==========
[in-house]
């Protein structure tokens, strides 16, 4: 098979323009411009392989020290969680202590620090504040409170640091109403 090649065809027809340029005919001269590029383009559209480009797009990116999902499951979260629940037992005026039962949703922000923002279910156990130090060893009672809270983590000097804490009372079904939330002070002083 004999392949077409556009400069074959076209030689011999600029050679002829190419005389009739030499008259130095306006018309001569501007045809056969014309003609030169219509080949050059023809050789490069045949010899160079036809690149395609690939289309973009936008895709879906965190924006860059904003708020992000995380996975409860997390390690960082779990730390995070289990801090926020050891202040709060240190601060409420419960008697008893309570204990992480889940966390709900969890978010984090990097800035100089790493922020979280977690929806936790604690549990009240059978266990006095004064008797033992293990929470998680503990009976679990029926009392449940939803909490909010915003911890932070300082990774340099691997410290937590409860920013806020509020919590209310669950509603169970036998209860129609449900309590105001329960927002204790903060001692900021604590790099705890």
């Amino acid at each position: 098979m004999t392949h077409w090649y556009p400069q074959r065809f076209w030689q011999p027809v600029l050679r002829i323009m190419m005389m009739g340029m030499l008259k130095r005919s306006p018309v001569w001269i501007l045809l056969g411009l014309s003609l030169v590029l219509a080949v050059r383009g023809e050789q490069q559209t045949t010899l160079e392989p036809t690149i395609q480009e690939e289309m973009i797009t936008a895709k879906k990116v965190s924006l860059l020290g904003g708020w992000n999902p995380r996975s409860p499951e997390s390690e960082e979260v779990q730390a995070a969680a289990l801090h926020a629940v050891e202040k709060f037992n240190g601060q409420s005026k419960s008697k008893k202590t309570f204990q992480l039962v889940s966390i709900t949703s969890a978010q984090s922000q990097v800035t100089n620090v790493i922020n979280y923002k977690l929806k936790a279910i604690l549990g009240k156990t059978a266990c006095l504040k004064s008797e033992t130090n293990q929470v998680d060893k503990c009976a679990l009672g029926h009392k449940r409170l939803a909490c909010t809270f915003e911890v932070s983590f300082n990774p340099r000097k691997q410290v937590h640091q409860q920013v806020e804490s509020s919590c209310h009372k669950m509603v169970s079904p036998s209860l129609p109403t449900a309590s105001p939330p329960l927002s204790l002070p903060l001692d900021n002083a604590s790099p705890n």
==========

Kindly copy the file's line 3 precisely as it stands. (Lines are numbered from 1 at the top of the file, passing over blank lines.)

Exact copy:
């Amino acid at each position: 098979m004999t392949h077409w090649y556009p400069q074959r065809f076209w030689q011999p027809v600029l050679r002829i323009m190419m005389m009739g340029m030499l008259k130095r005919s306006p018309v001569w001269i501007l045809l056969g411009l014309s003609l030169v590029l219509a080949v050059r383009g023809e050789q490069q559209t045949t010899l160079e392989p036809t690149i395609q480009e690939e289309m973009i797009t936008a895709k879906k990116v965190s924006l860059l020290g904003g708020w992000n999902p995380r996975s409860p499951e997390s390690e960082e979260v779990q730390a995070a969680a289990l801090h926020a629940v050891e202040k709060f037992n240190g601060q409420s005026k419960s008697k008893k202590t309570f204990q992480l039962v889940s966390i709900t949703s969890a978010q984090s922000q990097v800035t100089n620090v790493i922020n979280y923002k977690l929806k936790a279910i604690l549990g009240k156990t059978a266990c006095l504040k004064s008797e033992t130090n293990q929470v998680d060893k503990c009976a679990l009672g029926h009392k449940r409170l939803a909490c909010t809270f915003e911890v932070s983590f300082n990774p340099r000097k691997q410290v937590h640091q409860q920013v806020e804490s509020s919590c209310h009372k669950m509603v169970s079904p036998s209860l129609p109403t449900a309590s105001p939330p329960l927002s204790l002070p903060l001692d900021n002083a604590s790099p705890n």